The Linguistic and Sociolinguistic Position of Black English and the Issue of Bidialectalism in Education
John D. Roy Brooklyn College, City University of New York
The linguistic and sociolinguistic factors that surrounded the importation of Africans as slaves are not paralleled in the immigration of other groups. The importation of peoples with different native languages and the grouping of them together in a social stratum structurally removed from English resulted in the formation of an emergency language -- a West African English Pidgin.
This emergency language developed out of the earliest contact of Africans with English speakers. Spencer ( 1971) cites evidence that establishes that this emergency Afro-English Pidgin was in use in West Africa barely 20 years after the establishment of the first British fort there and was the medium of communication in the English slave trade.
The great number of West African languages, and the practice of purposefully varying the loading points in order to mix the language groups and thus lessen the chance of shipboard insurrection, are two of the facts that favored the development and use of a West African-English emergency language functioning as a means of communication both between the English and the Africans, as well as between Africans of different language groups. Cruickshank ( 1916) cites William Smith, Surveyor to the Royal African Company who made a voyage to Guinea in 1726. He notes:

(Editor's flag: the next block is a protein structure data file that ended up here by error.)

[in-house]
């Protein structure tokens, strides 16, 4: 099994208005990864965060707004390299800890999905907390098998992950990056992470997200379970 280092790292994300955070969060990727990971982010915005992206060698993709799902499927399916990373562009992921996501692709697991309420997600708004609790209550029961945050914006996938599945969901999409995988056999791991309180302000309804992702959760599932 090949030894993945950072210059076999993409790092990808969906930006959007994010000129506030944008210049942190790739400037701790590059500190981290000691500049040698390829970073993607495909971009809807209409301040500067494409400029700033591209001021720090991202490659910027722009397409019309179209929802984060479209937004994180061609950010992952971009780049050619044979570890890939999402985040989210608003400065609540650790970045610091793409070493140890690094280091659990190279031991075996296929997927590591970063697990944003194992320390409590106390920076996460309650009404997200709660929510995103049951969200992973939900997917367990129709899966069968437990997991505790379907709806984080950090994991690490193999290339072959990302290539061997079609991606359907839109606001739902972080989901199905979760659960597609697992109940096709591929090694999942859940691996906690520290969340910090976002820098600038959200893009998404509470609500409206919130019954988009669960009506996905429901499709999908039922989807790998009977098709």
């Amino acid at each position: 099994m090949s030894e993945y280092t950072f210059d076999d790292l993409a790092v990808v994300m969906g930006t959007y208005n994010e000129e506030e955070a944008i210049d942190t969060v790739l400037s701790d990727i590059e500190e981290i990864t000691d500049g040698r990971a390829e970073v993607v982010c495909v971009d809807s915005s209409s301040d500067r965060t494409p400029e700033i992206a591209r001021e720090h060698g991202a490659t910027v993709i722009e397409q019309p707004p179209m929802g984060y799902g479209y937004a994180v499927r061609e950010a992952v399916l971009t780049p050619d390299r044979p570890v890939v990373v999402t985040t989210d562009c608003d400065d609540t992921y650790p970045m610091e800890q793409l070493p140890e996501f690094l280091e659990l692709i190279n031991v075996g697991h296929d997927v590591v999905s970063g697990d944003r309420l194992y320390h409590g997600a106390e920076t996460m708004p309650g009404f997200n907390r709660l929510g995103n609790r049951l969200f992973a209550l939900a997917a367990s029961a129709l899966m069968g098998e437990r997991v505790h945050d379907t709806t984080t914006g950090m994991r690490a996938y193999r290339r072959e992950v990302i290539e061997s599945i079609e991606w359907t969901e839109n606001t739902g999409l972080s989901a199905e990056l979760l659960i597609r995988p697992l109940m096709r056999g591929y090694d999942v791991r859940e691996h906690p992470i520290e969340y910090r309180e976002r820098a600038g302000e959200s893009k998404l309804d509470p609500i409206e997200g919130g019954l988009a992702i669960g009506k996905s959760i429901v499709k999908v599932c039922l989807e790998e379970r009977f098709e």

The languages in the Gambia are so many and so different that the natives on one side [of the river] cannot understand those on the other, which is a great advantage to the Europeans, who trade there for Slaves. . . . The safest way is to trade with different nations on either side, and having some of every sort on board there will be less the danger of any plot. (p. 1)